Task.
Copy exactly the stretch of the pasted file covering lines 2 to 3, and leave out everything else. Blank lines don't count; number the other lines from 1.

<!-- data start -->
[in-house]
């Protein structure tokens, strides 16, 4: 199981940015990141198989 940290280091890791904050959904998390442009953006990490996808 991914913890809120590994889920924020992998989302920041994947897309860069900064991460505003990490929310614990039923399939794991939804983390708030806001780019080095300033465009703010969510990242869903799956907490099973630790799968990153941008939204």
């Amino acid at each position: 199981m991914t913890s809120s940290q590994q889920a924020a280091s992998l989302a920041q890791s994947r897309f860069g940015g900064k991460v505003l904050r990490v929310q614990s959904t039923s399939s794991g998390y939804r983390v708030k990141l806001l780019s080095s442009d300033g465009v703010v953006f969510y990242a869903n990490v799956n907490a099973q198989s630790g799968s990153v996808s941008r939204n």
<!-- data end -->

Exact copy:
């Protein structure tokens, strides 16, 4: 199981940015990141198989 940290280091890791904050959904998390442009953006990490996808 991914913890809120590994889920924020992998989302920041994947897309860069900064991460505003990490929310614990039923399939794991939804983390708030806001780019080095300033465009703010969510990242869903799956907490099973630790799968990153941008939204």
């Amino acid at each position: 199981m991914t913890s809120s940290q590994q889920a924020a280091s992998l989302a920041q890791s994947r897309f860069g940015g900064k991460v505003l904050r990490v929310q614990s959904t039923s399939s794991g998390y939804r983390v708030k990141l806001l780019s080095s442009d300033g465009v703010v953006f969510y990242a869903n990490v799956n907490a099973q198989s630790g799968s990153v996808s941008r939204n």